You can always delete files Windows Update put on it so that it could undo the updates if needed, you won't be uninstalling any updates that are more than 3 months old. Lee W has some tips and tricks list somewhere he wrote to clean up C: on Win2003. Moving the pagefile to D: will gain quite a bit of space and I even went bererke and deleted *.CHM from one install as I don't need help files. Treesize pro will give a graphical view of what's in each folder and we can help you drastically prune it back to size.
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Lee W, MVPTechnology and Business Process AdvisorCommented:
Look at your disk management screen - you cannot expand C: into D:.

UNLESS - You PROBABLY created two RAID "containers" (old Dell RAID controller term) that present to the OS as separate drives.  You will almost certainly have to blow away the RAID controller config and then recreate the containers.

As for preservation, WHY did you install DIRECT to hardware?  Virtualization is NOT a new technology - it's been an included feature in Windows Server for 7 years and VMWare has been around for 15+.  I would take this opportunity to migrate your existing install to a VM on a temporary computer.  Then wipe out and reload this server, rebuild it as a virtual host, and you can easily MOVE the VM off the temporary system and onto the rebuilt system.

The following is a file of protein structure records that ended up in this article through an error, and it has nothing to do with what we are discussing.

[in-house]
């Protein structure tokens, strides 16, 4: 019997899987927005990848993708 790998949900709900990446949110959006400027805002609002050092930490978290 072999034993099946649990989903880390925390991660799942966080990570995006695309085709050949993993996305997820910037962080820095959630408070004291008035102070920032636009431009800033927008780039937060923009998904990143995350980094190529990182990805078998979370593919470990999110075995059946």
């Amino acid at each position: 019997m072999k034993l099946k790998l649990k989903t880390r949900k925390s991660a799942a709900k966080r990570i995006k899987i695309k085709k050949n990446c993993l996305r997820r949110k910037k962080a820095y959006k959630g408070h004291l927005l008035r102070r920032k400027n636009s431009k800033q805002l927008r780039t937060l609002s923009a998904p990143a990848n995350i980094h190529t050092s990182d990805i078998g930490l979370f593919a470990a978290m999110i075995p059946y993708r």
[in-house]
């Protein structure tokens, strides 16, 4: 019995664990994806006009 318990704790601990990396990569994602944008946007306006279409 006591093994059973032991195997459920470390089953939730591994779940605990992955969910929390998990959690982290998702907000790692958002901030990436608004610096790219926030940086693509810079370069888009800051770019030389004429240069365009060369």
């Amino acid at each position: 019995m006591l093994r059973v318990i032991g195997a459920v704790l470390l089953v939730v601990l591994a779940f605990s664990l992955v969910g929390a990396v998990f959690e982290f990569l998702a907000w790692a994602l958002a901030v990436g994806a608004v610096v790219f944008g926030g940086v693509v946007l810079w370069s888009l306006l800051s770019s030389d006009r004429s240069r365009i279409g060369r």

If you don't know/understand virtualization, it's well past the time to learn it.
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andyalderSaggar maker's framemakerCommented:
Lee, post link to your old disk cleanup walkthrough on what to deleter, it was very useful in the old days.
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szichenCommented:
My Apologies! Never noticed the two different disks. Yeah you won't be able to get unallocated space because they are two different disks.
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ZephyrMAuthor Commented:
I will be back in the office tomorrow and can dig into this some more. It was a basic install of the server os. I don't remember if there was much raid configuration when it was done to be honest.
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andyalderSaggar maker's framemakerCommented:
We can see that two virtual disks were created on the disk group because nobody made physical disks the size of the ones you see in disk management, it's fairly standard practice although your first one was a bit small.